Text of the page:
Robins reject red glowing grub

Parasitic worms induce a color change in caterpillars that's repulsive to predators

Parasitic worms may be saving their own little hides when they induce the caterpillars they infest to glow a little and blush a furious red.

When infected by a parasite, normally pale caterpillars turn red and actually glow a little (visible to human eyes only in darkness), a color change that may turn away predators. Sarah Clark

As the parasitic nematode Heterorhabditis bacteriophora infects caterpillars of the greater wax moth, the normally pale caterpillars temporarily bioluminesce and also turn persistently pink-red.

In outdoor taste tests with 16 European robins, birds overall preferred uninfected waxmoth caterpillars to ones that had been infected for at least three days. By day seven of infection, odd-colored caterpillars barely even got tentatively picked up by the birds, report Andy Fenton of the University of Liverpool in England and his colleagues in an upcoming paper in Animal Behaviour.

“I think the cool thing is that it’s the first example, to our knowledge, of a parasite manipulating its host to avoid being eaten,” Fenton says. 

It’s to the parasite’s advantage not to be eaten, Fenton explains, because these nematodes don’t infect vertebrates. So if a bird happens to eat a parasitized caterpillar, it’s bye-bye wormy.

Biologists have already uncovered weird examples of the opposite approach, in which other parasites change the appearance or behavior of hosts in ways that attract predators. Ants infected with the parasitic Dicrocoelium dendriticum worm, for example, crawl up grass blades until some grazing cow or sheep inadvertently scoops them up with a mouthful of forage. This worm does infect grazers and thus sacrifices its current host to the next one.

Young nematodes of the species in the new study search through soil for larvae of a range of flies, beetles, butterflies and moths. Slipping into victims through the mouth, breathing holes or anus, the nematodes release live-in luminescent bacteria that reduce the host’s innards to a nutritious broth for both the nematodes and their microbial passengers.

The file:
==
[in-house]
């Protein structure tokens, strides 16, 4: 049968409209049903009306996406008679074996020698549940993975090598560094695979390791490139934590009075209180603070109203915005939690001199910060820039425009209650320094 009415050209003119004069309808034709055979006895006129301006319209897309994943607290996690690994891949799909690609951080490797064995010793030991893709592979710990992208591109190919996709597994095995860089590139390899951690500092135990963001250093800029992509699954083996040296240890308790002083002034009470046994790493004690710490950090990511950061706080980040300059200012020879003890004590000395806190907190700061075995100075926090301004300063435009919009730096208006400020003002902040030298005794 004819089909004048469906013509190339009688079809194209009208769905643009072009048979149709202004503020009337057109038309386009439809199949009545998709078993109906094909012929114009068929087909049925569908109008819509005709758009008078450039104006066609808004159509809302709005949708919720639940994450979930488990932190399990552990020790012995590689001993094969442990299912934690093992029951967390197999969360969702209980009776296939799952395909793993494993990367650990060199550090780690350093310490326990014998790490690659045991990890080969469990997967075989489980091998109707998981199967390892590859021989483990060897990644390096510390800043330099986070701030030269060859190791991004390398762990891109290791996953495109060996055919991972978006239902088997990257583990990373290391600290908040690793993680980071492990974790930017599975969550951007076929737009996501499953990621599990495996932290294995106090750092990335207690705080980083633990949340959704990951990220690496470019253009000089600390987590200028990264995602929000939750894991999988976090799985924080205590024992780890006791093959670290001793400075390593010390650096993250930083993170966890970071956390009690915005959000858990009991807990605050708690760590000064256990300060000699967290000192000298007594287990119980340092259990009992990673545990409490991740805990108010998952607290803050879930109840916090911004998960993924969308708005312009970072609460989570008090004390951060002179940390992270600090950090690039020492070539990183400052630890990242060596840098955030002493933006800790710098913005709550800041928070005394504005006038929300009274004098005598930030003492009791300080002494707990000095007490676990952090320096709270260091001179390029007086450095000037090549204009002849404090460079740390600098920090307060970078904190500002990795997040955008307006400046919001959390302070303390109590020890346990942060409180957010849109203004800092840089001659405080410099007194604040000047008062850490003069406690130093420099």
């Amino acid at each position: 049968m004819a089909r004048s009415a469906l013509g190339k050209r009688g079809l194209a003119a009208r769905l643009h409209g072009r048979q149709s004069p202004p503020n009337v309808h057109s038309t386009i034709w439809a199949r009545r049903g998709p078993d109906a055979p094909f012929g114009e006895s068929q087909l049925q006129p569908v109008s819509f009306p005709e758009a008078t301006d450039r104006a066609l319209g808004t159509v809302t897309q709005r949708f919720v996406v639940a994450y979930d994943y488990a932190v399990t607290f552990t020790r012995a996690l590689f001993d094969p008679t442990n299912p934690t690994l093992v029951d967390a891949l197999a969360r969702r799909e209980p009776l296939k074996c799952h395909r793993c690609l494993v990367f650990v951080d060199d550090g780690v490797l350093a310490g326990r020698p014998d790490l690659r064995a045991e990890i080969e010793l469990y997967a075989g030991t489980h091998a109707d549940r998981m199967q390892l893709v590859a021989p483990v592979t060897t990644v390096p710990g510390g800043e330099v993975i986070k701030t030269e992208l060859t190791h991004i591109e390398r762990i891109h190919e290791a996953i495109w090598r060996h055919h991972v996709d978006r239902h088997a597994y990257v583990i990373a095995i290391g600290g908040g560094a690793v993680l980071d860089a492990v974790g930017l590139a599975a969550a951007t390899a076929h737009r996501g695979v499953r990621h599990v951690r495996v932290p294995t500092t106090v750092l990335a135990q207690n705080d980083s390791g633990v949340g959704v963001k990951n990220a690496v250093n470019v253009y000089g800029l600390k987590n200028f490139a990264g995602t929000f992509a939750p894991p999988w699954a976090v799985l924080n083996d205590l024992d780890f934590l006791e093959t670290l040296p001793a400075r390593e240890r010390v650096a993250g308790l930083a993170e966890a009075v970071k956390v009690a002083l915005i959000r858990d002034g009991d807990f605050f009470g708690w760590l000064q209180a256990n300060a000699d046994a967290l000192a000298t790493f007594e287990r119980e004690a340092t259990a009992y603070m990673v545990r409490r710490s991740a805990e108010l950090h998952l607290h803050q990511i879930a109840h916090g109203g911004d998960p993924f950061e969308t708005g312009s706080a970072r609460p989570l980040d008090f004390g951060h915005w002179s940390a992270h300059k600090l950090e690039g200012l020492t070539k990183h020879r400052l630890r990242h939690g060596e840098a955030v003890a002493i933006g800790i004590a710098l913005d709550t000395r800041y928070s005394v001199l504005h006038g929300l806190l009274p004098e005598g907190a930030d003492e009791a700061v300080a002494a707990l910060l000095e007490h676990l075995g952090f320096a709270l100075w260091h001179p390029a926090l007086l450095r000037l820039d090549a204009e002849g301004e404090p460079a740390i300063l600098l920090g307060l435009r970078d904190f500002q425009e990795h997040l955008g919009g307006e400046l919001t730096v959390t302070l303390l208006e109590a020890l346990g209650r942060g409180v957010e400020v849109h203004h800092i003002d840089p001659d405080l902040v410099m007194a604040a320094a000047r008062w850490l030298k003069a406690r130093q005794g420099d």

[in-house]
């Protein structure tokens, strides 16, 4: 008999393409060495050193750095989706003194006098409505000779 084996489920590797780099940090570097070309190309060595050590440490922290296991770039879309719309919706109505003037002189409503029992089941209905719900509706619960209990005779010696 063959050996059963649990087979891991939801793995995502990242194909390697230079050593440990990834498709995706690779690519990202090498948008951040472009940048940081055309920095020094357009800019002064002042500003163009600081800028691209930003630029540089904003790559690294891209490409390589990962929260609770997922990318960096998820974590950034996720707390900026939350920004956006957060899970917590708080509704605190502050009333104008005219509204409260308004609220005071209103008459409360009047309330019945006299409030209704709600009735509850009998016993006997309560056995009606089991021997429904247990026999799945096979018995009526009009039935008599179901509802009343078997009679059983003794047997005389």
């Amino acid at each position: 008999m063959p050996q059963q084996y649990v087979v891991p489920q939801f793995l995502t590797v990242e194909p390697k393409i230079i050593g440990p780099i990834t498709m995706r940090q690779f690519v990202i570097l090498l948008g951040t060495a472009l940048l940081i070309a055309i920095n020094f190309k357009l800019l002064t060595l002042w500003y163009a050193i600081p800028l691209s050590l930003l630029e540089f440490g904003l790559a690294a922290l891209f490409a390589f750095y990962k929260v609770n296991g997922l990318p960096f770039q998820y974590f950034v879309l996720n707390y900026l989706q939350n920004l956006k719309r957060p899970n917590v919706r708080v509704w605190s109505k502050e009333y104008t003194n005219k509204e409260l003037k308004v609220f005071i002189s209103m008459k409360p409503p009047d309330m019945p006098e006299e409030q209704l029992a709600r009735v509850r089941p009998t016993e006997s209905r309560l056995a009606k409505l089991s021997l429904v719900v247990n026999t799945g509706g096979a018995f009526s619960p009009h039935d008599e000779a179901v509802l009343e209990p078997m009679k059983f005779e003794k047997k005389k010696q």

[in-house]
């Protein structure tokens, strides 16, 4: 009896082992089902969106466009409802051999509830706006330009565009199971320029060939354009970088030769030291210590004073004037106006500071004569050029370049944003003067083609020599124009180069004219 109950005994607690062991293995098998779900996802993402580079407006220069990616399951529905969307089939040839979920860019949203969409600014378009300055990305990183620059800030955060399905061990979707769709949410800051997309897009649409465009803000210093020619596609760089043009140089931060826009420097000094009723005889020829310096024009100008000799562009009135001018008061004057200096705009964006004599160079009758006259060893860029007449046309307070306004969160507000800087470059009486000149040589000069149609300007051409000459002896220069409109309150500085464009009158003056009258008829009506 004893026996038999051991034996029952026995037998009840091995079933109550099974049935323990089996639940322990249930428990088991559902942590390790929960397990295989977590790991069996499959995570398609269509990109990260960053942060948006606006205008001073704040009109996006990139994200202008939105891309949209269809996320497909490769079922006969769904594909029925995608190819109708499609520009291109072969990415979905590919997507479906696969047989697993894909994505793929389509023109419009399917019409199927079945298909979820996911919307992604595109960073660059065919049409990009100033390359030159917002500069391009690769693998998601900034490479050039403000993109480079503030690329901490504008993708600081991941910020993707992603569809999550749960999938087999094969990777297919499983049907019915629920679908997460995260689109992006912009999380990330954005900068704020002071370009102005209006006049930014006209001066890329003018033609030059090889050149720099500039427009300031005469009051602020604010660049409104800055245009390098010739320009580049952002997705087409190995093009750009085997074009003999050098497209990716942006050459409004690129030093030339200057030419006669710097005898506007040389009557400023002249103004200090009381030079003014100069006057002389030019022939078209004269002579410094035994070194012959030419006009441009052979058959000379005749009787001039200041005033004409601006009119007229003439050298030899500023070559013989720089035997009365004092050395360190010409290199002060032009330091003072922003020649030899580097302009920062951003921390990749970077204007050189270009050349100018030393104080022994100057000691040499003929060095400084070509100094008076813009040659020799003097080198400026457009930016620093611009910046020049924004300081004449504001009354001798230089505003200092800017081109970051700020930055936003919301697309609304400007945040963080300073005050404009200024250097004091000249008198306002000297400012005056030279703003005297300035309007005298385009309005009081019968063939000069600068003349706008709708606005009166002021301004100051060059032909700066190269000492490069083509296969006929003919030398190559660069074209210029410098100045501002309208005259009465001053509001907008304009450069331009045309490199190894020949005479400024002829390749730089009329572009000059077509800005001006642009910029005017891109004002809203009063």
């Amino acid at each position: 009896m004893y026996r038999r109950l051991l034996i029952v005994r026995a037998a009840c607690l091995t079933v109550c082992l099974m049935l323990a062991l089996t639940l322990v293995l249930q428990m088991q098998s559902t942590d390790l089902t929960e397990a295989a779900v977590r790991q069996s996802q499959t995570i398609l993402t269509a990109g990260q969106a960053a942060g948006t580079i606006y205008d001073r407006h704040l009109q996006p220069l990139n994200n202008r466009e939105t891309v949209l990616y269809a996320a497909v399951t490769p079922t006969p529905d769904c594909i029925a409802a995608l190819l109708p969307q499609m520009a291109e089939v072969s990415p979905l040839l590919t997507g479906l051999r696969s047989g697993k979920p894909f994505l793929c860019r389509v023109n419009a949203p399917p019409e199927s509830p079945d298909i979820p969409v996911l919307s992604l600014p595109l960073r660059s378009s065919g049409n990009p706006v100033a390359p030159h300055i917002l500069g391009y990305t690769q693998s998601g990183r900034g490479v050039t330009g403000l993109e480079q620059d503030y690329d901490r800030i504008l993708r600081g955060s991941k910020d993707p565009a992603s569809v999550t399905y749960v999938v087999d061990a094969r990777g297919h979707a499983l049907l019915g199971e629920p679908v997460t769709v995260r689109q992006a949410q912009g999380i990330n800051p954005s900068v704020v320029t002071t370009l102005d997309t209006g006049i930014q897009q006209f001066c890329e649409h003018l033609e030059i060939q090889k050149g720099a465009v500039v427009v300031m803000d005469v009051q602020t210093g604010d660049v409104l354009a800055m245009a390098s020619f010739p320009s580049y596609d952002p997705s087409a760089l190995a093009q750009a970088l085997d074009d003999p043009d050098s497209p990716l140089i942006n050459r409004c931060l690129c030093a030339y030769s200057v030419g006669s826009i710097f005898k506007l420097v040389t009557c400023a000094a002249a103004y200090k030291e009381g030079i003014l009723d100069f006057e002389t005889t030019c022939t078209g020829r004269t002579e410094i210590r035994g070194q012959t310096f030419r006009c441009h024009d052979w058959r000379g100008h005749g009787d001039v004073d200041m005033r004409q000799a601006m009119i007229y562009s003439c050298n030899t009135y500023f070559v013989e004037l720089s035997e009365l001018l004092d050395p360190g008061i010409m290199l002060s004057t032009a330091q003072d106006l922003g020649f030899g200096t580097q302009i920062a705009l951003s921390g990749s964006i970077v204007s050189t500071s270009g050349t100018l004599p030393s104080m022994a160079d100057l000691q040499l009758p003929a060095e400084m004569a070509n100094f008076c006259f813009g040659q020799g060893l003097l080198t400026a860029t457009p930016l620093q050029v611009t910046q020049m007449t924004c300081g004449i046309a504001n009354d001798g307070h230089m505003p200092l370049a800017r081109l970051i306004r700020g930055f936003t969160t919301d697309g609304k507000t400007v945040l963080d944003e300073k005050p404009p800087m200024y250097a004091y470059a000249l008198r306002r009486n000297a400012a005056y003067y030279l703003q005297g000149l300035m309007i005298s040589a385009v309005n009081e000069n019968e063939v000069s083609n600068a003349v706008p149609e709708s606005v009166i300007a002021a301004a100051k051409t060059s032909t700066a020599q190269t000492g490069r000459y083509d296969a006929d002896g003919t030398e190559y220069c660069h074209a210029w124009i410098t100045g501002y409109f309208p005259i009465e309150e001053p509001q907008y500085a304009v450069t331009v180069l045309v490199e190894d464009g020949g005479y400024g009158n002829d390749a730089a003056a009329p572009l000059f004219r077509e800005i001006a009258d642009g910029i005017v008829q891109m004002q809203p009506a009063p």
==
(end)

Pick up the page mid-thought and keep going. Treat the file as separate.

Whether the parasites benefit in some way from their hosts’ reddening and weak, transient glow — which is undetectable to the human eye in daylight but easily visible in a darkened room — has inspired considerable speculation, Fenton says. Researchers have mused about whether the color change may be just a side effect of reducing the buildup of highly reactive forms of oxygen. As far as he knows, Fenton says, his is the first test of the warning-color idea with real birds and caterpillars and parasites.

“This is an old idea but a fun one,” comments Richard ffrench-Constant of the University of Exeter in England, who has studied the nematode but wasn’t involved in the new research.

Studying parasite manipulations does offer the immediate fascination of the “gross and riveting,” Fenton acknowledges. But the parasite takeovers also give evolutionary biologists some extreme examples of evolution acting on the genes of one species, the parasite, as the genes change the body of a completely different species, the host.

Susan Milius

Susan Milius is the life sciences writer, covering organismal biology and evolution, and has a special passion for plants, fungi and invertebrates. She studied biology and English literature.

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